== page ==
Fast & Furious 6
Director Justin Lin takes the high-speed action franchise to London, with Vin Diesel and Dwayne Johnson along for the ride
Daft but wonderful 1950s sci-fi fable about a scientist whose tinkering with the laws of nature lead to a terrible result - he gains a fly's head
Despite one of the silliest concepts in horror cinema - Price admitted being unable to keep a straight face during filming - there is something irresistable about this tale of a man who swaps heads with a housefly.
Andre Delambre (Hedison) is a scientist in that wonderful 1950s mould - he's a genius tinkering with atomics, but he's also a domestic sort of chap. His invention of a machine that can transport matter - a teleporter basically - is the source of the troubles. To prove that it works, he tries it on himself. Whoops, suddenly Andre's got a fly's head and leg, while a poor housefly is sporting Andre's head and a human arm. Wife Helene (Owens) and brother FranÃ§ois (Price) are of course powerless to help. Andre has learned the hard way the perils of trying to bend the laws of nature too far.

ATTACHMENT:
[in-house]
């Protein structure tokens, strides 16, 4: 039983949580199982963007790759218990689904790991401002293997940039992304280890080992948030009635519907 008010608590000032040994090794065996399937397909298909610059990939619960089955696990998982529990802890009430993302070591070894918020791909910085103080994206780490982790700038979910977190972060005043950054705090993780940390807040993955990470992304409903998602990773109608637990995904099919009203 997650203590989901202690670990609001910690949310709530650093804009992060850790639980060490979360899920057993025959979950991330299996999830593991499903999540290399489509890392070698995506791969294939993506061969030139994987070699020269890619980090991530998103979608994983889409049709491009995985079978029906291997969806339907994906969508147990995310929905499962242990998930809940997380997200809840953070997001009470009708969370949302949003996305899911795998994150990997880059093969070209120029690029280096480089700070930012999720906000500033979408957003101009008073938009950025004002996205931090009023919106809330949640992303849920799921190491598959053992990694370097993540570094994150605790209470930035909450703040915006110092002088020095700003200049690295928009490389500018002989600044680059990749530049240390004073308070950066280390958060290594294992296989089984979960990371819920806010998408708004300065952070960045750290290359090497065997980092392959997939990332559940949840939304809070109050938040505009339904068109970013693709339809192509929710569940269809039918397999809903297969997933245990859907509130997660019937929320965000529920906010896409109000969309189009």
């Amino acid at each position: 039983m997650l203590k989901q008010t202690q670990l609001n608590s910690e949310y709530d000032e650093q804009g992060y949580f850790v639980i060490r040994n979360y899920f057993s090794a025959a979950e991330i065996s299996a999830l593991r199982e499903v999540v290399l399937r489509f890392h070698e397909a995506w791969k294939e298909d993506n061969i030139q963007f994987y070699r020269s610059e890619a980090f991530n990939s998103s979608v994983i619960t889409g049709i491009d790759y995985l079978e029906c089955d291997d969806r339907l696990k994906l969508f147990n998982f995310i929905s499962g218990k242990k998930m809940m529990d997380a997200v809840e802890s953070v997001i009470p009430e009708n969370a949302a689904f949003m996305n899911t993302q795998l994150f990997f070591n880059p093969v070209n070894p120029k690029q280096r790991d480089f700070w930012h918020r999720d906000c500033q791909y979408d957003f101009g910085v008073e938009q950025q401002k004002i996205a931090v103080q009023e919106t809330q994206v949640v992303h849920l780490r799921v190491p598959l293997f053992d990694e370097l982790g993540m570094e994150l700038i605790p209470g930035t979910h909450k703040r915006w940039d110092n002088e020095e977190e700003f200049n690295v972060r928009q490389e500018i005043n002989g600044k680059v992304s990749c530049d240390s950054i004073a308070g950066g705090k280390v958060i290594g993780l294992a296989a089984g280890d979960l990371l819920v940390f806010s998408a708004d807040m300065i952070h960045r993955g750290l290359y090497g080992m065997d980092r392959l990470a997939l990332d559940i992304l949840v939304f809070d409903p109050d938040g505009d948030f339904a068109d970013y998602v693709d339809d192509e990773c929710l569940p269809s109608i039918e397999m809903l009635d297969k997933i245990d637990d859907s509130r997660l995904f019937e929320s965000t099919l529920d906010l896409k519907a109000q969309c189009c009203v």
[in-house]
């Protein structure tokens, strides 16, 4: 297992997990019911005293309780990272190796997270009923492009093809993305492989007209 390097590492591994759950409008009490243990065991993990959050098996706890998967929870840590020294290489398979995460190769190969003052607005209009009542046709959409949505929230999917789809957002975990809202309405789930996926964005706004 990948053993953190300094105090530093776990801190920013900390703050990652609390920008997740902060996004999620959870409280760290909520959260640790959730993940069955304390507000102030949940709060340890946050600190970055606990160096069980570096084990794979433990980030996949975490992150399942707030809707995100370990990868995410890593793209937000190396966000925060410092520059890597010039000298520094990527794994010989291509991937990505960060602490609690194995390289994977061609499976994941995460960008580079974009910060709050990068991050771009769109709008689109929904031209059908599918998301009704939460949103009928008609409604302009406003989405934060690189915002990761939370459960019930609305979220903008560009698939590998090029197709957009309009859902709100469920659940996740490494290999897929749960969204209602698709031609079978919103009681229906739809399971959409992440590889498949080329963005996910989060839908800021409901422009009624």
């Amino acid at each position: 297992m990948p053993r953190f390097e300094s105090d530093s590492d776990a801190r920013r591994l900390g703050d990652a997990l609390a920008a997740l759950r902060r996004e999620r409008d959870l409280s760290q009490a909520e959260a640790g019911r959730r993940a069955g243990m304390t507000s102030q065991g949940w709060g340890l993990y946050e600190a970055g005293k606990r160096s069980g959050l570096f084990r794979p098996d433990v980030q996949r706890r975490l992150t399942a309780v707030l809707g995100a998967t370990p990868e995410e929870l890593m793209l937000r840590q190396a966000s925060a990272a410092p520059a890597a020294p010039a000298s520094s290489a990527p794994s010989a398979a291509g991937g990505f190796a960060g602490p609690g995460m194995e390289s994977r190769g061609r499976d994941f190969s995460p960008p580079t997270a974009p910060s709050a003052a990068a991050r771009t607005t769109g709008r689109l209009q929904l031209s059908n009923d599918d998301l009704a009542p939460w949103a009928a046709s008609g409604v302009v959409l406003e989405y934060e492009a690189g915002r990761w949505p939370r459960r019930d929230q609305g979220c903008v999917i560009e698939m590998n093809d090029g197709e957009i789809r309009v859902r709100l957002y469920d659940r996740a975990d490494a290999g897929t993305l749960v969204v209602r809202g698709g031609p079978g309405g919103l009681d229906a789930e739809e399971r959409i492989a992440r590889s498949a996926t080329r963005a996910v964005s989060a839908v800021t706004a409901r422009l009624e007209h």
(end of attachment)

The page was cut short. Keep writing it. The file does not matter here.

From the grisly opening (the fly-man coerces his Helene into helping him to commit suicide in a hydraulic press) to the spider's web finale ("Help meeeeeeee! Please help meeeeeeeeee!"), the film is overcooked to the point of hysteria. Yet the unmasking of the fly at the end is the most effective scene of its kind since The Phantom of the Opera in 1925.
Funny, horrible and inventive - in its own deranged way this is a classic of 1950s horror.
Catherine Bray switches off her inner monologue and finds The Coen Brothers Competition entry, Inside Llewyn Davis, to be one of the most absorbing films of the festival [caption id="attachment_2374"
Suffused in a blue-grey wintry light and flecked with brown, beige and burgundy, Joel and Ethan Coen's Inside Llewyn Davis plays out in a low-key melancholy mood broken only when simmering frustration